Maternal and Child Health Journal

, Volume 20, Issue 5, pp 1082–1090 | Cite as

Racial/Ethnic Specific Trends in Pediatric Firearm-Related Hospitalizations in the United States, 1998–2011

  • Bindu Kalesan
  • Stefan Dabic
  • Sowmya Vasan
  • Steven Stylianos
  • Sandro Galea


Objectives To determine the temporal patterns and the difference in trends by race/ethnicity of pediatric firearm hospitalizations (FH) among those aged 15 years or younger in the United States. Methods Data on pediatric FH was retrieved from the Nationwide Inpatient Sample between 1998 and 2011 (n = 16,998,470) using external cause of injury codes (E-codes) of the International Classification of Diseases, Ninth Revision, Clinical modification, (assault: E9650-E9654, unintentional: E9220-E9224, E9228, and E9229, suicide: E9550-E9554, E9556, and E9559, undetermined: E9850-E9854, and E9856 and legal: E970). Meta-regression was used to determine the significance of temporal trends. Survey logistic regression adjusted for survey year was used to examine association of pediatric FH with social and demographic characteristics. Results An annual reduction of 1.07 per 100,000 hospitalizations (p-trend = 0.011) was observed between 1998 and 2011. There was reduction in rate of unintentional-FH (p-trend = 0.013), suicide-FH (p-trend = 0.029), and undetermined-FH (p-trend = 0.002), but not assault-FH (p-trend = 0.18). A decline in rates of FH was observed among whites (p-trend = 0.021) and Hispanics (p-trend = 0.03) while an increase in rates of assault-FH was observed among black children. All other intents and all other racial/ethnic groups showed declining rates during this interval. Conclusions There was an overall decline in rates of pediatric FHs in this time period driven by a decline in unintentional-FHs. However there was an increase in assault FH among black children during this same time period.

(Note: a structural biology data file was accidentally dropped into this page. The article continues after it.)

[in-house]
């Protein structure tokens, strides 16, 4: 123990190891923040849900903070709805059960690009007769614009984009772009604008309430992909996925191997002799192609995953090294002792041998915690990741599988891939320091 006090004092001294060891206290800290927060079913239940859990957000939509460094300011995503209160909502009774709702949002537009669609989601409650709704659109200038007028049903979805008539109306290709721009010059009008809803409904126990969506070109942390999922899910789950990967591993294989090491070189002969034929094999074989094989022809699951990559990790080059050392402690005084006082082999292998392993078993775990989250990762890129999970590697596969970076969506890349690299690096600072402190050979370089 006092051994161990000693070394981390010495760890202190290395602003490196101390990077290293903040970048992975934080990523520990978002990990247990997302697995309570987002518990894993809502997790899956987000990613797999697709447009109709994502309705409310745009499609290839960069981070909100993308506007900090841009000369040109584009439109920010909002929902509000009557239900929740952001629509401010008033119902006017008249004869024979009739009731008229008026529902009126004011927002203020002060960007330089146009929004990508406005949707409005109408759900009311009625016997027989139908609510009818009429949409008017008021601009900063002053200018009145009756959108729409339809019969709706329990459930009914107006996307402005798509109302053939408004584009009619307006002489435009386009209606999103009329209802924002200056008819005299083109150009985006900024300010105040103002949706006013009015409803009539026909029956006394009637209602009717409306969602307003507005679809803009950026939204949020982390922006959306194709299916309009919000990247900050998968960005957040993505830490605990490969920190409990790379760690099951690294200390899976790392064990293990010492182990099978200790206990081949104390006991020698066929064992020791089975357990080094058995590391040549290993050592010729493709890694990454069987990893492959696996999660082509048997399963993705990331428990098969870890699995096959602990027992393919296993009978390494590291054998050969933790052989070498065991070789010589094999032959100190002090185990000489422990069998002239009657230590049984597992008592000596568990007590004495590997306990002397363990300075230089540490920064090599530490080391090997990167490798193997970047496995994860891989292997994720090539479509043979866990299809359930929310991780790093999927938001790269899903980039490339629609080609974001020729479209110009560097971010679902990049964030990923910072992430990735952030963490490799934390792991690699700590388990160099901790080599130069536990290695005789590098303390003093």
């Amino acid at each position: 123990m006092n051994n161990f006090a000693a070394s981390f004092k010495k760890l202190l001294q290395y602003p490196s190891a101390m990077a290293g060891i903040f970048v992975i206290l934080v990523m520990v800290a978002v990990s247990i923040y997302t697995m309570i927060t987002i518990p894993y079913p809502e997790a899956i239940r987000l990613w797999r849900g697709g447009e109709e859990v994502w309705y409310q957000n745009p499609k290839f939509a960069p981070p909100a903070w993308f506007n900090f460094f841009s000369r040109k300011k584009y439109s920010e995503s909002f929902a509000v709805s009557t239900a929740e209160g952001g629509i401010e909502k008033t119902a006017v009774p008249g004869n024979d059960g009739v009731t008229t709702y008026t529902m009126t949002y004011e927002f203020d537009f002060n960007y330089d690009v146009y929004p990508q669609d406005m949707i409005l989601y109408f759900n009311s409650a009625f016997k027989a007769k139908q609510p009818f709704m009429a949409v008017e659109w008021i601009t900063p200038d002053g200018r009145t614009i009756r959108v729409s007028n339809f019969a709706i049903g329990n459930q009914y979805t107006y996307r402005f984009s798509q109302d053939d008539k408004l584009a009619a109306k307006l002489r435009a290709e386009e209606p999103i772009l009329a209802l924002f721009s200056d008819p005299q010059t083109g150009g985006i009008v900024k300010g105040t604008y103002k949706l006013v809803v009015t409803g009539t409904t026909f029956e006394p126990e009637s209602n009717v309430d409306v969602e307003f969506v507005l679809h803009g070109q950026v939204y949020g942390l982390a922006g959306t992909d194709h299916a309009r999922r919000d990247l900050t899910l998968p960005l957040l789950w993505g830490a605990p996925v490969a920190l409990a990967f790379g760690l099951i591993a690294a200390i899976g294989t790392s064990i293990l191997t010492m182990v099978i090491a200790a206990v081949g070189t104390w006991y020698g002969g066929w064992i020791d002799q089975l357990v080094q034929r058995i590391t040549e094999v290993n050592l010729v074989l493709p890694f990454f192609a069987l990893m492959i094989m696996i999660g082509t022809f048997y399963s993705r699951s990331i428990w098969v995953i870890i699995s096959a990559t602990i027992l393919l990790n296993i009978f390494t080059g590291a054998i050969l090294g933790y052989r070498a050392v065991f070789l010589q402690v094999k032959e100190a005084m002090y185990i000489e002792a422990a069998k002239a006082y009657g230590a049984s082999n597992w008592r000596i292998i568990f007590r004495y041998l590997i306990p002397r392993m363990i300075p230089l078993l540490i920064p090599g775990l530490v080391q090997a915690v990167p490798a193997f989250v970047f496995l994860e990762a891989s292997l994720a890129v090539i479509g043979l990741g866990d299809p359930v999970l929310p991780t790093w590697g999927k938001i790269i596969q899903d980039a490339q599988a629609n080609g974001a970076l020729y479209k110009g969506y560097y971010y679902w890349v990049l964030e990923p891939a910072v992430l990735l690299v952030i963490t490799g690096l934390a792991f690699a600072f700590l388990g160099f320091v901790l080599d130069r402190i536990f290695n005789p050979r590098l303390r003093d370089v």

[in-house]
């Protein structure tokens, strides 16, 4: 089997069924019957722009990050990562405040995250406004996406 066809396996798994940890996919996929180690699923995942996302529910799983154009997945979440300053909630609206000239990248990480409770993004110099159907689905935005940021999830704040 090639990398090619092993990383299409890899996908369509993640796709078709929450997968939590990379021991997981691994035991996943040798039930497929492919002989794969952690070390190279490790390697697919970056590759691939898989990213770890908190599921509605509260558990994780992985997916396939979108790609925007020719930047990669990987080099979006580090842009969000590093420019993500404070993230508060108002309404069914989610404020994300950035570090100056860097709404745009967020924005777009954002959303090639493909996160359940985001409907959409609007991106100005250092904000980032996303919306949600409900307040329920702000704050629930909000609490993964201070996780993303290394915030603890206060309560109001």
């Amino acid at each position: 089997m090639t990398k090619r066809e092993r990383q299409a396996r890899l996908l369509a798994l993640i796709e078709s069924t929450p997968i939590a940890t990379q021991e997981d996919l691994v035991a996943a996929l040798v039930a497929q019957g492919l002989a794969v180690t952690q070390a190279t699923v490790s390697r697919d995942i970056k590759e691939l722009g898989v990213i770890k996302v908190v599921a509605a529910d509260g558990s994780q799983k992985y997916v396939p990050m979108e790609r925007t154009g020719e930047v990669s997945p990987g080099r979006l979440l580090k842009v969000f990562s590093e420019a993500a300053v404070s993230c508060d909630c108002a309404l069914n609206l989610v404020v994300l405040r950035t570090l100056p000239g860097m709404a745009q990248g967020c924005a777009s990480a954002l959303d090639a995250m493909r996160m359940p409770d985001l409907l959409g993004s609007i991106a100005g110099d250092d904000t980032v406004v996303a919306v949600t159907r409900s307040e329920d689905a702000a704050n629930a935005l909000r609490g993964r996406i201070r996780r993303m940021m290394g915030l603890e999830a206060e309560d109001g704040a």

Firearm injury Temporal trends Injury severity Hospitalization Pediatric 



Firearm hospitalization


Financial Disclosure

Bindu Kalesan was employed by PPD from 08/2014 to 08/2015 and reports no financial relationships relevant to this article. Sandro Galea, Sowmya Vasan, Steven Stylianos and Stefan Dabic has no financial relationships relevant to this article to disclose.

Compliance with Ethical Standard

Conflict of interest

The authors have no conflicts of interest relevant to this research to disclose.


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Copyright information

© Springer Science+Business Media New York 2015

Authors and Affiliations

  • Bindu Kalesan
    • 1
    • 2
    • 3
  • Stefan Dabic
    • 3
  • Sowmya Vasan
    • 3
  • Steven Stylianos
    • 4
  • Sandro Galea
    • 5
  1. 1.Center for Clinical Translational Epidemiology and Comparative Effectiveness Research, Department of MedicineBoston University School of MedicineBostonUSA
  2. 2.Gun Violence Survivors FoundationPhiladelphiaUSA
  3. 3.Department of Epidemiology, Mailman School of Public HealthColumbia UniversityNew YorkUSA
  4. 4.Department of SurgeryColumbia University Medical CenterNew YorkUSA
  5. 5.Boston University School of Public HealthBostonUSA

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